Alert readers of this blog may have realised that I am reading Henri Bortoft’s book Taking Appearance Seriously: The Dynamic Way of Seeing in Goethe and European Thought. Bortoft throws interesting insight into the role of Isaac Newton in creating the modern scientific world, confirming Edi Bilimoria’s article mentioned in an earlier post.
Isaac Newton basically invented modern mathematical physics in his masterwork, Principia Mathematica (1687). To the theory of atomism and mechanical philosophy he added the notion of forces which act between bodies that are not in contact.
Bortoft suggests that from the eighteenth century onwards, gravity began to be thought of as a ‘property of matter’, as if it were an attractive force inherent to matter. This is not what Newton thought. He did not believe in attraction as a real, physical, force.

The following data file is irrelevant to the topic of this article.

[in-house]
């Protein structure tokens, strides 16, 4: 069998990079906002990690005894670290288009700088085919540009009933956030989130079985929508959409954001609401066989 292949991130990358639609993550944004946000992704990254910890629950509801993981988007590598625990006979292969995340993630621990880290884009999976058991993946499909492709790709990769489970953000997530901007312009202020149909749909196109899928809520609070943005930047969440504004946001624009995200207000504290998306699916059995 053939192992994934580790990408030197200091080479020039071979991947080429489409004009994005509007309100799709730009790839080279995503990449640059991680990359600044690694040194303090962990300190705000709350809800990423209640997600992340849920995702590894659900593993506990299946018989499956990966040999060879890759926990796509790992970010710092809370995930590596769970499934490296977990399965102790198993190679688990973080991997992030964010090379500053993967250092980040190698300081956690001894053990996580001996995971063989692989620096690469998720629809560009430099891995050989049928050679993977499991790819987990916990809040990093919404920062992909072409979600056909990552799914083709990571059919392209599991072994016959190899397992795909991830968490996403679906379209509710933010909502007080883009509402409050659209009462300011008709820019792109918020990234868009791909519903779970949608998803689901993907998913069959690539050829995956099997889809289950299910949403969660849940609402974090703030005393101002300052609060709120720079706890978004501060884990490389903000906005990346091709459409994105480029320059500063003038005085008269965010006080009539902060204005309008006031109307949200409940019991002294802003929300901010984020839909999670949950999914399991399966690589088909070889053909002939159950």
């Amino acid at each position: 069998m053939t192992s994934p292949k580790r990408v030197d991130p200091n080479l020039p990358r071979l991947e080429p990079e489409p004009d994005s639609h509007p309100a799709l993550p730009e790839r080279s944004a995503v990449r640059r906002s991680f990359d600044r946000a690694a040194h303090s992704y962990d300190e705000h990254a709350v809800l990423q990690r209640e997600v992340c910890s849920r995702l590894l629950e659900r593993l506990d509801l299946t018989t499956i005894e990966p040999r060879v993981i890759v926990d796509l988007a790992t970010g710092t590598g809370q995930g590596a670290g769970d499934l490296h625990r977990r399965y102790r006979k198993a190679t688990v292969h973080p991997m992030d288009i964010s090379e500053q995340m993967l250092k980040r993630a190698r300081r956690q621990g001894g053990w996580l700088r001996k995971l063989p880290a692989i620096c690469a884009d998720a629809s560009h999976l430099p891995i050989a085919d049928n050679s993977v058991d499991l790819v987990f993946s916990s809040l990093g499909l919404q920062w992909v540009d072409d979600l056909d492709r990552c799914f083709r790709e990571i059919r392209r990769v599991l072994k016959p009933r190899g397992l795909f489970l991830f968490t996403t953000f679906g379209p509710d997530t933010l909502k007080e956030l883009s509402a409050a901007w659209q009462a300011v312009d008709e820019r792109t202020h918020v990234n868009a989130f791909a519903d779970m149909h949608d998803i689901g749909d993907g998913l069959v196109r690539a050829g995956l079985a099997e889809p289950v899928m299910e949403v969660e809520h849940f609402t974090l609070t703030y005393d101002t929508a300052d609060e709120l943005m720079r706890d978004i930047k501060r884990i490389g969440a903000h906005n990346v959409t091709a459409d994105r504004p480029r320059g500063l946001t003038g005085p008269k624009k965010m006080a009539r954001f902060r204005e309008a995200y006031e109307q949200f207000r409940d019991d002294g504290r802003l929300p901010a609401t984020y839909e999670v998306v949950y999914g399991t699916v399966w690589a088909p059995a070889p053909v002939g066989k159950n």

For example, in a letter Newton said:
Pray do not ascribe that notion to me, for the cause of gravity is what I do not pretend to know and therefore would take more time to consider of it… Gravity must be caused by an agent acting constantly according to certain laws, but whether this agent be material or immaterial I have left to the consideration of my readers.
So Newton’s major discovery was to the effect that we could create mathematical models of the real world, what we now call ‘physics’. Subsequent founders of modern science were dedicated to the mathematical approach to nature, but ultimately the ascendancy of the mathematical was accompanied by the downgrading of the sensory and increasingly seeing the world as a mathematical abstraction. To many scientists the world became de-spiritualised and dead.
This was not Newton’s intention, although his name is often invoked as the originator of such a viewpoint.